Dental podcast hosted by Dr. Phil Klein: Today we'll be discussing the benefits of using biocompatible, bioceramic cements and how it works. Our guest is Dr. Todd Snyder, a popular speaker on Viva Learning.com, a cosmetic dentist, author, international lecturer, researcher and instructor at various teaching facilities.
Dental podcast hosted by Dr. Phil Klein: Today we'll be discussing crown & bridge cementation and what to look for in a crown & bridge cement. Our guest is Dr. Foroud Hakim, a nationally recognized educator with a broad range of engaging topics from high tech to composite dentistry. His passion for restorative dentistry and education has been clearly demonstrated through his private practice and his teaching position at the University of the Pacific.
Great messages from a few of our friends on how they are spending their time and how they are staying positive during this time of uncertainty. Stay safe & be well!
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Ceramir Bioceramic Implant Cement is a permanent, radiopaque bioceramic cement with excellent handling properties. The Catapult evaluators all rated this product among the best-in-class regarding ease of excess removal. 66 percent of respondents reported biocompatibility as Ceramir’s best attribute. While biocompatibility is incredibly beneficial to the peri-implant sulcus, removal of excess cement still remains a priority.
What is also known is that, despite our best efforts and intentions, small amounts of cement may be left by even the best of clinicians.To reduce the risks posed by this common occurrence, Ceramir boasts unprecedented biocompatibility. Knowing how common excess cement retention is, why would any clinician not use a product like Ceramir that makes it easier to clean up while being better tolerated by the surrounding tissues?
Every single evaluator from this panel of twenty, plan on incorporating Ceramir into their practices. Ceramir Bioceramic Implant Cement earns unanimous praise from Catapult Evaluation panel with its biocompatibility, quick clean up, and easy handling. Given the current material choices, Ceramir could become the gold standard for implant crown cementation, carving out a true niche in implantology that no other has yet claimed.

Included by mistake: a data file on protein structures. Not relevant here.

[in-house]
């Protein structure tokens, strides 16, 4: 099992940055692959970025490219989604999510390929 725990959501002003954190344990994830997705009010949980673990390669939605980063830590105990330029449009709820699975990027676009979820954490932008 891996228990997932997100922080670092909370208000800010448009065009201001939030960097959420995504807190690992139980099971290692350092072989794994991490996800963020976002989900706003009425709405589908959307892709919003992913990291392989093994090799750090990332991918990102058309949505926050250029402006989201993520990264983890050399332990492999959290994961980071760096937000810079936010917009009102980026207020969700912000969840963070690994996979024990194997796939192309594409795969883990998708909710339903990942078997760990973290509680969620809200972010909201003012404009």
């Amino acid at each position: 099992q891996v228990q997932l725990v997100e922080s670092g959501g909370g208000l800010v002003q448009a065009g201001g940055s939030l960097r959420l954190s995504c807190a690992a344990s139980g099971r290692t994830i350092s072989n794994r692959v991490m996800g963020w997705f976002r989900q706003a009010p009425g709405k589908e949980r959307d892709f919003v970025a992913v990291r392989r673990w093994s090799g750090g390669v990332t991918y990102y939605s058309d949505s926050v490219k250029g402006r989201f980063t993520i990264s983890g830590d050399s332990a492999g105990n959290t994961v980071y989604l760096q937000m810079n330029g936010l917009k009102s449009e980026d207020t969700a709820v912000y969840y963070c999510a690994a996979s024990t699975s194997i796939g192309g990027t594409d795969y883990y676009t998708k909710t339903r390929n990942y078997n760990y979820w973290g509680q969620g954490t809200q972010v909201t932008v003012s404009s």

Dr. Todd Snyder
Cementation of indirect restorations has not changed substantially over the years as far as materials are concerned. The high demand for fast restorative procedures these days often can mean products that offer lower bond strength, and sometimes even performance. There have been many changes in indirect materials with zirconia restorations being the dentist's primary choice for indirect restorations. There are a lot of questions and concerns pertaining to how to handle zirconia from try in to adjustment and cleaning to cementation.
In this CE webinar, participants will
• Explore how to adjust zirconia restorations
• Understand the various ways to clean zirconia restorations
• Identify adhesion vs cementation principles
• Learn cementation and adhesion techniques for indirect and zirconia restorations
Dr. Chad Duplantis
Dental podcast hosted by Dr. Phil Klein: This Viva Podcast will discuss implant cementation. Our guest is Dr. Chad Duplantis, a clinical consultant for Glidewell Laboratories and AMD Lasers. He serves as a Key Opinion Leader for several dental corporations. Dr. Duplantis has always had an interest in “high-tech” dentistry and has been incorporating CAD/CAM technology in his practice since 2004.
Dr. Foroud Hakim
Dental podcast hosted by Dr. Phil Klein: This Viva Podcast will discuss dental implants: both screw retained and cemented. Our guest is Dr. Foroud Hakim, a nationally recognized educator with a broad range of engaging topics from high tech to composite dentistry. His passion for restorative dentistry and education has been clearly demonstrated through his private practice and his teaching position at the University of the Pacific.
New paper accepted for publication.
Recently, the paper “Can Dental Cement Composition Affect Dental Implant Success?” was accepted for publication in ACS Biomaterials Science & Engineering. The paper describes the interactions between different cement classes with cells and bacteria, concluding that Ceramir Bioceramic Implant Cement is the only material, of the materials tested, that can be considered biocompatible as per ISO 10993-5 standards. The three other groups of materials investigated (zinc phosphates, resins, and resin modified glass ionomers) all showed variable degrees of cytotoxicity to the cells.
The paper can be found here: